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November 4, 2016

Potential Loses Mount in Argentina due to Flooding

Author: Michael Cordonnier/Soybean & Corn Advisor, Inc.

Farmers in Argentina could face significant losses due to flooding for the second time in seven months. In March and April of this year, severe flooding caused extensive losses in central and eastern Argentina. Heavy rains during October are now causing potential losses in the southern production areas. An estimated 600,000 hectares or more of farmland in Argentina have been flooded by the recent rains.

Record rainfall was received during the month of October in northwestern Buenos Aires, north-central La Pampa, and southern Cordoba. In northern La Pampa, the rainfall during October totaled 500 mm or 20 inches. During just during a 12-day period, the region received 400 mm or 16 inches of rain. The flooded areas are highly productive row crop and cattle producing areas and a state of emergency has been declared in numerous departments with probably more decelerations to come.

Some of the corn that had already been planted in the area may need to be replanted and any wheat in the flooded zone will probably be a complete loss. There were very few if any soybeans planted in the flooded zone and now soybean planting will be delayed for an extended period of time while the water drains away.

The Buenos Aires Grain Exchange reported that 38.7% of the 2016/17 Argentine corn crop has been planted compared to approximately 36% last year and 43% average. Of the corn that has been planted, 17% is rated as having excessive soil moisture.

Some farmers in the region have now potentially lost three crops over the past seven months. When the heavy rains fell last March and April, farmers lost some of their corn and soybean production that was ready for harvest. Now with more flooding, some farmers could lose the wheat that was approaching maturity and they may not be able to plant their intended soybean crop for an extended period of time.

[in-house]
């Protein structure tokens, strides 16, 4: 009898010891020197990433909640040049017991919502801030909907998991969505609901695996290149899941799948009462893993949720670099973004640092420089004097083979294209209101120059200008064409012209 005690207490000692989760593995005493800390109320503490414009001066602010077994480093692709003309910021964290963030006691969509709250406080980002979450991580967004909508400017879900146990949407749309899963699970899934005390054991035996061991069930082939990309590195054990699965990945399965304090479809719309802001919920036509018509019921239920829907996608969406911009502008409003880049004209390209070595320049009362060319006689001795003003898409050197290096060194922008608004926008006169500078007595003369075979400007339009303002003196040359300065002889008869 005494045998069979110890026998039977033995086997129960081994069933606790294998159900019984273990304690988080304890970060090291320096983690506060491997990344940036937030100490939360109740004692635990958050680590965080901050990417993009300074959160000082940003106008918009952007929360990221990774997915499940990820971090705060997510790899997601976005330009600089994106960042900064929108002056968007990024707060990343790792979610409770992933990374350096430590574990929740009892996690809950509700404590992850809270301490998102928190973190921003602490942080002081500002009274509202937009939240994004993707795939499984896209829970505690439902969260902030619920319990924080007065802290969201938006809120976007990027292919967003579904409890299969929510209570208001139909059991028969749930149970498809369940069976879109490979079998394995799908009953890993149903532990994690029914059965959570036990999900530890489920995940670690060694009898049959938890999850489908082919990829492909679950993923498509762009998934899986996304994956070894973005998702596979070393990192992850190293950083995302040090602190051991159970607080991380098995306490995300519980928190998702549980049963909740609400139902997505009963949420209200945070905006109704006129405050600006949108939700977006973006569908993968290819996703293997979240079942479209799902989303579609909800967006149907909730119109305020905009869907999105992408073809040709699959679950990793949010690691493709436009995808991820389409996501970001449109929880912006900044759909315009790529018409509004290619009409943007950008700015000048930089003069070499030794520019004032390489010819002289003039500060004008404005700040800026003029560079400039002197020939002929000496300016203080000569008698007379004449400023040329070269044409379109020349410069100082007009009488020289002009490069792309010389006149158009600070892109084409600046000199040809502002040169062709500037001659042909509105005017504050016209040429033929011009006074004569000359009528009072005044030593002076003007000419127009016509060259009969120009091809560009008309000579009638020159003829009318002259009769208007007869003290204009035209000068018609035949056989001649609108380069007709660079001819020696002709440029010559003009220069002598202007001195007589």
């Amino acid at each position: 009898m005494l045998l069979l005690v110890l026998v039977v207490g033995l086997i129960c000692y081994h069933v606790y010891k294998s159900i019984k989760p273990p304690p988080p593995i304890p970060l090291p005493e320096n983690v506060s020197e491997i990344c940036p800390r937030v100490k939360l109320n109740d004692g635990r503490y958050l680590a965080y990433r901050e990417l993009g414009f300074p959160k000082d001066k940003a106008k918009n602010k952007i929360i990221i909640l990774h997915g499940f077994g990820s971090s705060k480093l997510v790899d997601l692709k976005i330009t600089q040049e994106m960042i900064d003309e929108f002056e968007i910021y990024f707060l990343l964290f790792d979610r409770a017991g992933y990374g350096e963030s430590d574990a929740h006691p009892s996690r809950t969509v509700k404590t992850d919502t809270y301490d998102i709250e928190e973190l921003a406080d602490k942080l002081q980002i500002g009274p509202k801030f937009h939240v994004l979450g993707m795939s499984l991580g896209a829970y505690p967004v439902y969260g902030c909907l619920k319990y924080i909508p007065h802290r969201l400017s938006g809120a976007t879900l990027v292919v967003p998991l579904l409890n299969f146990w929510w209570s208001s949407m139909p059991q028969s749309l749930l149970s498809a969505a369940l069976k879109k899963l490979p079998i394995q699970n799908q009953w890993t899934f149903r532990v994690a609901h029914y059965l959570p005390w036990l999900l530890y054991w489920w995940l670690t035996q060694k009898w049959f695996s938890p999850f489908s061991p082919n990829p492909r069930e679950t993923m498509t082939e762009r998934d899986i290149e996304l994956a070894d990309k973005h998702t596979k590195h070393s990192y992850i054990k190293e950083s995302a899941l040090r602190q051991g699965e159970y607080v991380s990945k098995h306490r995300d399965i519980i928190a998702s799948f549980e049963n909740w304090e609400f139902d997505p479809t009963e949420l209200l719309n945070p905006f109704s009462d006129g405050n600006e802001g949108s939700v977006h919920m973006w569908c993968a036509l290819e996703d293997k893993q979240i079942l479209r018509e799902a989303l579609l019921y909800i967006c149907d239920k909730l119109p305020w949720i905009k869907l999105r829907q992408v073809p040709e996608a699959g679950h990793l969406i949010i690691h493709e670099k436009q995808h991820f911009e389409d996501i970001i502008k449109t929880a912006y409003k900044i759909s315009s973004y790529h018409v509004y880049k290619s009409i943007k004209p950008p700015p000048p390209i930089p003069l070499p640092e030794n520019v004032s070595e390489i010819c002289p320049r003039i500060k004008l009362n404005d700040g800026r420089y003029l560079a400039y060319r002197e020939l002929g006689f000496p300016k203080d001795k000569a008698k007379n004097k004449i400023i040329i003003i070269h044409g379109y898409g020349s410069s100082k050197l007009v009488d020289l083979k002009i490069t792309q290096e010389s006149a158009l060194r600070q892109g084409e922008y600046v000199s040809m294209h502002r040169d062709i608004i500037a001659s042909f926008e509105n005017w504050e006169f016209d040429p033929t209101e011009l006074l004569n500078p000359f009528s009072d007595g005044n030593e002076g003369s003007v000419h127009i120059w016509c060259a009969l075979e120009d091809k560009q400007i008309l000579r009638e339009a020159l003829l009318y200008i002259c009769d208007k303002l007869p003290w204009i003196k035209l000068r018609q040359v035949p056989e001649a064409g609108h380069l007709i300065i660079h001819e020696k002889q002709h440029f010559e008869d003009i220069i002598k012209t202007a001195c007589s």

According to the Information Department of the Stock Exchange in Cordoba, as much as 60,000 hectares of farmland in southern and eastern Cordoba have been flooded by the heavy rains. Based on historical trends, they estimate that approximately 80% of the flooded area was expected to be planted to soybeans with 20% going to corn. There are 8 million hectares in the province of Cordoba, so less than 1% of the province has been flooded.

Damage from heavy rains is also being reported in central and northern Santa Fe. The crop most at risk in the region is wheat which is in the midst of grain filling. There could also be loses for the newly planted corn and sunflower crops, especially in the low lying areas where the crop may need to be replanted.

The Agricultural Estimating System of the Commercial Stock Exchange of Santa Fe estimates that approximately 1.5% of the soybeans in the region have been planted, which is less than the 10.5% planted last year at this time.

Another problem encountered by farmers in the region will be the timely application of herbicides needed to control troublesome weeds such as buva - also known as marestail or horseweed. This is one of the major weeds that has developed resistance to Roundup herbicide making it very difficult to control.